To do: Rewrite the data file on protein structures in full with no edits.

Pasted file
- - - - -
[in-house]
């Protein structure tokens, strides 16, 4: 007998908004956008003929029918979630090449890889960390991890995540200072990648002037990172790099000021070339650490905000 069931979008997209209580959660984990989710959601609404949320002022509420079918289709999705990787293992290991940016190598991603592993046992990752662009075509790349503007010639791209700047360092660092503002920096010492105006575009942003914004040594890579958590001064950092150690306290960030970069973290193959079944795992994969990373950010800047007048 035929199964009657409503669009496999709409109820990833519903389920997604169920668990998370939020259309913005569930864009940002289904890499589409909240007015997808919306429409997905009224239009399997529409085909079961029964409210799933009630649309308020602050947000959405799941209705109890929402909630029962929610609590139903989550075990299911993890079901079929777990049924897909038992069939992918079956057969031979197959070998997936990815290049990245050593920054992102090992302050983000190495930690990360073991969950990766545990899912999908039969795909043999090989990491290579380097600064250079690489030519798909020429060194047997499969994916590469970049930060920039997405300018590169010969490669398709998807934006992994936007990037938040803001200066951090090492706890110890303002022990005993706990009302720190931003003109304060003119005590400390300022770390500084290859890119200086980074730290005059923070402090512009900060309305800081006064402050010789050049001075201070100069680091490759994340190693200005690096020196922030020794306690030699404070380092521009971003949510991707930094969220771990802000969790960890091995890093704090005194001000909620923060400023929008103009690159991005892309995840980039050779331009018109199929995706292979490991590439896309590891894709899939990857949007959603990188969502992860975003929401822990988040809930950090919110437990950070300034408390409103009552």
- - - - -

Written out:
[in-house]
């Protein structure tokens, strides 16, 4: 007998908004956008003929029918979630090449890889960390991890995540200072990648002037990172790099000021070339650490905000 069931979008997209209580959660984990989710959601609404949320002022509420079918289709999705990787293992290991940016190598991603592993046992990752662009075509790349503007010639791209700047360092660092503002920096010492105006575009942003914004040594890579958590001064950092150690306290960030970069973290193959079944795992994969990373950010800047007048 035929199964009657409503669009496999709409109820990833519903389920997604169920668990998370939020259309913005569930864009940002289904890499589409909240007015997808919306429409997905009224239009399997529409085909079961029964409210799933009630649309308020602050947000959405799941209705109890929402909630029962929610609590139903989550075990299911993890079901079929777990049924897909038992069939992918079956057969031979197959070998997936990815290049990245050593920054992102090992302050983000190495930690990360073991969950990766545990899912999908039969795909043999090989990491290579380097600064250079690489030519798909020429060194047997499969994916590469970049930060920039997405300018590169010969490669398709998807934006992994936007990037938040803001200066951090090492706890110890303002022990005993706990009302720190931003003109304060003119005590400390300022770390500084290859890119200086980074730290005059923070402090512009900060309305800081006064402050010789050049001075201070100069680091490759994340190693200005690096020196922030020794306690030699404070380092521009971003949510991707930094969220771990802000969790960890091995890093704090005194001000909620923060400023929008103009690159991005892309995840980039050779331009018109199929995706292979490991590439896309590891894709899939990857949007959603990188969502992860975003929401822990988040809930950090919110437990950070300034408390409103009552």